Every storage location of a structure type holds all the fields, private and public, of that struct. Passing a parameter of a structure type entails allocating space for that structure on the stack and copying all of the fields from the structure to the stack.
With regard to working with structures stored within a collection, using mutable structs with the existing collections generally requires reading out a struct to a local copy, mutating that copy, and the storing it back. Assuming MyList is a
List<Point>, and one wants to add some local variable
Point temp = MyList;
temp.X += Z;
MyList = temp;
This is mildly annoying, but is often cleaner, safer, and more efficient than using immutable structs, way more efficient than immutable class objects, and way safer than using mutable class objects. I'd really like to see compiler support for a better way for collections to expose value-type elements. There are ways of writing efficient code to handle such exposure with good semantics (e.g. a collection object could react when elements were updated, without requiring those elements to have any link to the collection) but the code reads horribly. Adding compiler support in a manner conceptually similar to closures would allow efficient code to also be readable.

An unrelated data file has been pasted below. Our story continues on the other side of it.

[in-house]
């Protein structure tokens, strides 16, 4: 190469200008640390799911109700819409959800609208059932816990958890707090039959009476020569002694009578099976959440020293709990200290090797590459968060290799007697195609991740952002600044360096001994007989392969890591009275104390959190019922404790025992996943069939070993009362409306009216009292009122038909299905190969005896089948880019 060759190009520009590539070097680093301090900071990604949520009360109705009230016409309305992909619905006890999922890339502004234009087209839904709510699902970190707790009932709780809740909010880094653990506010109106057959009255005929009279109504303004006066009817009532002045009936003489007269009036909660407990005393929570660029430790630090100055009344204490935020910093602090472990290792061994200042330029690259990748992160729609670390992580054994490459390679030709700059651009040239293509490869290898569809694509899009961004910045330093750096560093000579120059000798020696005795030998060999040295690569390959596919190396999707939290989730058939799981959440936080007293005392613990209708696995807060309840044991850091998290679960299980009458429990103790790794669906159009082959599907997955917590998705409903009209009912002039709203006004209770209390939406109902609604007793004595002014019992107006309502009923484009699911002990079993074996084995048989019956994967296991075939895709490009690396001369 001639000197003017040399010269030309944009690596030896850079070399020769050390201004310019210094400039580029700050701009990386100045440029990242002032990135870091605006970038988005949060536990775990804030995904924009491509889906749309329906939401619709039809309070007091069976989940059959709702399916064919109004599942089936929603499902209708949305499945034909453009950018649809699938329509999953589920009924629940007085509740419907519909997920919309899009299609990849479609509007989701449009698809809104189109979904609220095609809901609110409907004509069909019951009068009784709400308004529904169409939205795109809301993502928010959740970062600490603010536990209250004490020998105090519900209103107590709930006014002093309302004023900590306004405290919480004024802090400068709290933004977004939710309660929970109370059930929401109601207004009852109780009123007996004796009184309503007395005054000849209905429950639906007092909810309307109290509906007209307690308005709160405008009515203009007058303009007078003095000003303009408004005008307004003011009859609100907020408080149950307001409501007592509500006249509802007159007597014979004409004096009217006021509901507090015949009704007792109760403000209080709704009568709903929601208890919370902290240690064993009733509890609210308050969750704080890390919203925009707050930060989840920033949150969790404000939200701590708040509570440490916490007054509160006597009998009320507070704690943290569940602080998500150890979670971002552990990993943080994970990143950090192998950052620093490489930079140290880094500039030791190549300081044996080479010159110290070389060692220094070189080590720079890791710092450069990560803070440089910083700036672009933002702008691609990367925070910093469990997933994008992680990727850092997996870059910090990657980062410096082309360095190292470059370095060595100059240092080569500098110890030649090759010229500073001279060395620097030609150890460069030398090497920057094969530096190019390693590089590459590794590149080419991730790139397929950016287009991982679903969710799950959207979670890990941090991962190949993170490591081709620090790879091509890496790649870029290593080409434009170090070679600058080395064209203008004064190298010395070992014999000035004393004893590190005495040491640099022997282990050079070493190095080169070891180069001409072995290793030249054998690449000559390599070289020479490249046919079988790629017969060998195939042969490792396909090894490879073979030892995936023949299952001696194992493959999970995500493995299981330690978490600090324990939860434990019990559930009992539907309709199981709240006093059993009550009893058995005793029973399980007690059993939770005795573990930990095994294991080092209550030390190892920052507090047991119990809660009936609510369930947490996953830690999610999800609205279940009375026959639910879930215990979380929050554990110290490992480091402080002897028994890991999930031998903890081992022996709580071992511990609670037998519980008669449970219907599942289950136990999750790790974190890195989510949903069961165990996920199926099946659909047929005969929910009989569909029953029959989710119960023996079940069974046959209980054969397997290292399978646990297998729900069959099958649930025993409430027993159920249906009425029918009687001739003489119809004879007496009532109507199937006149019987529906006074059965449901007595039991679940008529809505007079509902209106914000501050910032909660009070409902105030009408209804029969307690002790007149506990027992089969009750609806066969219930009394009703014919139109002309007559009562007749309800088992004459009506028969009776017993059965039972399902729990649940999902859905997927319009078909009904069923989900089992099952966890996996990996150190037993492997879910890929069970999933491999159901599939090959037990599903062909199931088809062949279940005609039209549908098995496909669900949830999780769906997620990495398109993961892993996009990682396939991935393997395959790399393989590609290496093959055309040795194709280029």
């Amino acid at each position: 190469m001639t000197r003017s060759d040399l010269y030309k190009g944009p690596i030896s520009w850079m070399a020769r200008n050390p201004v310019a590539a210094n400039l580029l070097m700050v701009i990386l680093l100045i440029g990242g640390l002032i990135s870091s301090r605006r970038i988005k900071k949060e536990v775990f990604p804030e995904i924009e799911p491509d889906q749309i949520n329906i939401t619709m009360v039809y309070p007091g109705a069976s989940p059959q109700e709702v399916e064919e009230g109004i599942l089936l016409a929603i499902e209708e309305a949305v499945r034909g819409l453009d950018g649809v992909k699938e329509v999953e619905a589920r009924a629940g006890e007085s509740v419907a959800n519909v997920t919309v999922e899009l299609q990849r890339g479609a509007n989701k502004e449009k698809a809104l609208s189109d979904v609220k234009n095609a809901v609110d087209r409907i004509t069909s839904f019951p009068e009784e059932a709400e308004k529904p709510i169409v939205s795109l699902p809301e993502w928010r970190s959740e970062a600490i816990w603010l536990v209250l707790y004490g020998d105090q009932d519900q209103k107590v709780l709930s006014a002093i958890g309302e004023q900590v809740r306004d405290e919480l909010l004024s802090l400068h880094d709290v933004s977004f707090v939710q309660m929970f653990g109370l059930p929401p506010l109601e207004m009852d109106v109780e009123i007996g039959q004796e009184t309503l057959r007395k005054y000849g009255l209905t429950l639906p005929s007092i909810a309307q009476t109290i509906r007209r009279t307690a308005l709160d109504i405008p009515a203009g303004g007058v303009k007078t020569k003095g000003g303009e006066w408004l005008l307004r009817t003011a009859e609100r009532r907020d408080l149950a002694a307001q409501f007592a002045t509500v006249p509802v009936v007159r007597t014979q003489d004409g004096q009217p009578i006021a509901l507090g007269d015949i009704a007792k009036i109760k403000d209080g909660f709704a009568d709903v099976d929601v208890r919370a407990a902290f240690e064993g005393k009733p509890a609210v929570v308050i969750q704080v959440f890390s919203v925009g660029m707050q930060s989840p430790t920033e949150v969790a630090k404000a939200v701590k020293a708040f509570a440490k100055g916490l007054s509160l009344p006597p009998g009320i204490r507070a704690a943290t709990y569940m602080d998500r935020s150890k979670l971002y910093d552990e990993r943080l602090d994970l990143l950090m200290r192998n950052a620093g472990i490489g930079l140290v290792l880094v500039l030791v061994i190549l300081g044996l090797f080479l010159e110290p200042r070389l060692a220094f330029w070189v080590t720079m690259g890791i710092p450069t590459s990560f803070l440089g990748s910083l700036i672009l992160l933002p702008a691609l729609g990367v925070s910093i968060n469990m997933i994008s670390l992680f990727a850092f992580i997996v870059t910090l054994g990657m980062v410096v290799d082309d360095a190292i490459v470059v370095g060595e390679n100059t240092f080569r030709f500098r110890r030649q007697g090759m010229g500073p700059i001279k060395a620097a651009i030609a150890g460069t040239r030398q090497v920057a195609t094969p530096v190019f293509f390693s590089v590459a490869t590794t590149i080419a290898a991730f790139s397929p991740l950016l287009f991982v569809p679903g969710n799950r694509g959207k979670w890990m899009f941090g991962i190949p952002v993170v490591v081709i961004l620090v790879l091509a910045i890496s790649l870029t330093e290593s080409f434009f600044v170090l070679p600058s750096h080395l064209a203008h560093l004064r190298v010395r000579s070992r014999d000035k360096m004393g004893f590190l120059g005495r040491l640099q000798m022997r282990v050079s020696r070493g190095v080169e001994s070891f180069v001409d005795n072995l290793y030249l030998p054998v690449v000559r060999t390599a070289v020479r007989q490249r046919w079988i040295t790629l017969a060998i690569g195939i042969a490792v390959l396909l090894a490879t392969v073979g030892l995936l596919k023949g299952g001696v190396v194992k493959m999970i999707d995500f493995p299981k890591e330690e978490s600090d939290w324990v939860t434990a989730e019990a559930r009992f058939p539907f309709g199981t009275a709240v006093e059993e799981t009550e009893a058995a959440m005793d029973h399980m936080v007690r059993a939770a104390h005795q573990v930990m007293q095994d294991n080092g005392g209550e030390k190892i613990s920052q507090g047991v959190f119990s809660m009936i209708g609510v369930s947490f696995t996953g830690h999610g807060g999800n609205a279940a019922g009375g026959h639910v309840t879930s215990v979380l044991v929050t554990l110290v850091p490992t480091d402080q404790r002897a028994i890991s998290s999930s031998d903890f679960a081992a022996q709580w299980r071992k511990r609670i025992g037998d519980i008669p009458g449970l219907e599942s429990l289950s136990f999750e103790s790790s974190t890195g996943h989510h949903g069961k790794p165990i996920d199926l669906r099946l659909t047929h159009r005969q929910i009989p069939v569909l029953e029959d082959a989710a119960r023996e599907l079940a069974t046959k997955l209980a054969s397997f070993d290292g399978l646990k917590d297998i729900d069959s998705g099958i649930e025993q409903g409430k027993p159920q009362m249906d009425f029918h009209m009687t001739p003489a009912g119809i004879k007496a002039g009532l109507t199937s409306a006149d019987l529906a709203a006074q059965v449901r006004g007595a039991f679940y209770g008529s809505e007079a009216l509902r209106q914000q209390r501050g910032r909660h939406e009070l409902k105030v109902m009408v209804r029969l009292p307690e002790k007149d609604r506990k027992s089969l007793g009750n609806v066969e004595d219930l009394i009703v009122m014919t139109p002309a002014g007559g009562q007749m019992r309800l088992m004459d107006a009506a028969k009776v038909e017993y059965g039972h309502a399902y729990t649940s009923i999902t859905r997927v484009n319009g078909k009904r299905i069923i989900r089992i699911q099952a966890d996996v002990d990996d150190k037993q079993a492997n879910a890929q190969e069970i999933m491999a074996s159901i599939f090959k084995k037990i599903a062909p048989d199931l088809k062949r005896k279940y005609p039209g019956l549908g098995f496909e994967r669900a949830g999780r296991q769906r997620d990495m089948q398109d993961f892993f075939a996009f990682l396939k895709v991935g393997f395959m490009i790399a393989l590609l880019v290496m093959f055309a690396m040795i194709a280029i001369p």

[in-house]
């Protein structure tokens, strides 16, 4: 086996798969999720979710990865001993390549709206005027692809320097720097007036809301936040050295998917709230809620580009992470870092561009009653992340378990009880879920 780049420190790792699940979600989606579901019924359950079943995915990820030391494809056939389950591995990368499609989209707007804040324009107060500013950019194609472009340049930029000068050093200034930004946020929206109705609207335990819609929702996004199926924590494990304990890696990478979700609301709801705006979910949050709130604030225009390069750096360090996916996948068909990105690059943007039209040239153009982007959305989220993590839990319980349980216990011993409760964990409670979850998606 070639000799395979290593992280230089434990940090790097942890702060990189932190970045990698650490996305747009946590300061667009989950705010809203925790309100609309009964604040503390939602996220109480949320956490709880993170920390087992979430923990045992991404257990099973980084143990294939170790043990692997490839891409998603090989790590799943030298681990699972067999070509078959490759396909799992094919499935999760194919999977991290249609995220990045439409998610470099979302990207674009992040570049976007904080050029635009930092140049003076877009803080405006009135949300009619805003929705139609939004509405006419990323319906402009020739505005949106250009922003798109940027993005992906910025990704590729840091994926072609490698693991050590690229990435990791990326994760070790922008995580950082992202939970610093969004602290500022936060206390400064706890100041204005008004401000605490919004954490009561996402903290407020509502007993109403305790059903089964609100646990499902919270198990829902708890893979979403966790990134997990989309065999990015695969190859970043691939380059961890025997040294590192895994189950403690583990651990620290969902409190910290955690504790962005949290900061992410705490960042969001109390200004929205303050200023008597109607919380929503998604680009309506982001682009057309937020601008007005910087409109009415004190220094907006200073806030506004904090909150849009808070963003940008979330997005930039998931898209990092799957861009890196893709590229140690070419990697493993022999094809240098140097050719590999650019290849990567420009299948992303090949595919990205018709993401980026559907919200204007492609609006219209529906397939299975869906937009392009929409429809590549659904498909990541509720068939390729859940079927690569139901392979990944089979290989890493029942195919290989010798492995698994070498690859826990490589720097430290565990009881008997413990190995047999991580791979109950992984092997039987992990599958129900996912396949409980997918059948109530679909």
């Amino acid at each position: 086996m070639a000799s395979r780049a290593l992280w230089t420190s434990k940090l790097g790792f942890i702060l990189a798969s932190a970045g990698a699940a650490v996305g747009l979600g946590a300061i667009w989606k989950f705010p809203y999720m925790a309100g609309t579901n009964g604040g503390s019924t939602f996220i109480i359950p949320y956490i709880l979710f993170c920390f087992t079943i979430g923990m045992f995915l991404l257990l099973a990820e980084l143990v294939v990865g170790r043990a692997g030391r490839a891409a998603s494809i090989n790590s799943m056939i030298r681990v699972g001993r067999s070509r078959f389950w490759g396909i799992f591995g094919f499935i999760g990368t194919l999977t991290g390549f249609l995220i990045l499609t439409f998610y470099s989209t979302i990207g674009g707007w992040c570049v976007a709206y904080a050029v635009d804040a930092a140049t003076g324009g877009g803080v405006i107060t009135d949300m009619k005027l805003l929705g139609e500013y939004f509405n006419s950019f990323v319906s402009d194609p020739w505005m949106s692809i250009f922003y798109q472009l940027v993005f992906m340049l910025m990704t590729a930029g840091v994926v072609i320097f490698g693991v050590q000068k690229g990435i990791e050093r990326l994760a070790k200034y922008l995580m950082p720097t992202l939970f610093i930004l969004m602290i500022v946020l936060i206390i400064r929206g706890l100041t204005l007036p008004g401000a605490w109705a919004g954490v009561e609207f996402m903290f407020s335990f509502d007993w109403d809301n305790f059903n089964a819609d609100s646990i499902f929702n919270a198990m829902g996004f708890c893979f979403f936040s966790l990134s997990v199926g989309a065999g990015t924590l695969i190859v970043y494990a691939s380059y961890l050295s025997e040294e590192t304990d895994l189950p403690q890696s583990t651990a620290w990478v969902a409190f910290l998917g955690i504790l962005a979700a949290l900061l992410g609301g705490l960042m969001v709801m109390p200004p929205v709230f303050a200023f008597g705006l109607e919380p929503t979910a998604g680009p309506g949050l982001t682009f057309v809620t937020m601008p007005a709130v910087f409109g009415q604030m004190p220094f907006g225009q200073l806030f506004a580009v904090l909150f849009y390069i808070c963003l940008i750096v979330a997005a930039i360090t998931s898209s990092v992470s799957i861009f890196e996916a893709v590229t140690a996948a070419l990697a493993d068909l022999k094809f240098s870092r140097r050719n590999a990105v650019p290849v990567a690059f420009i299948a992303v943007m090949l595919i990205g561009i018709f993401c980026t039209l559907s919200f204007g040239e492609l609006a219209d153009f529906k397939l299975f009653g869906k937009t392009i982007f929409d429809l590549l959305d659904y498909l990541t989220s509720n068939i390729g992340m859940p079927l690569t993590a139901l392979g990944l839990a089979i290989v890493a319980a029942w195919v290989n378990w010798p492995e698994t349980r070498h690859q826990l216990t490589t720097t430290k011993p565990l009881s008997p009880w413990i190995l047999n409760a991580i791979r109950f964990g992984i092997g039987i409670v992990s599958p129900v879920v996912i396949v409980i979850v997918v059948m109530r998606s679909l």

Note that contrary to what some people claim, a structure is fundamentally different from a class-type object, but for every structure type there is a corresponding type, sometimes referred to as a "boxed structure", which derives from Object (see the CLI (Common Language Infrastructure) specification, sections 8.2.4 and 8.9.7). Although the compiler will implicitly convert any struct into its corresponding boxed type when necessary to pass it to code that expects a reference to a class-type object, will allow references to boxed structs to have their contents copied into real structs, and will sometimes allow code to work with boxed structs directly, boxed structs behave like class objects, because that's what they are.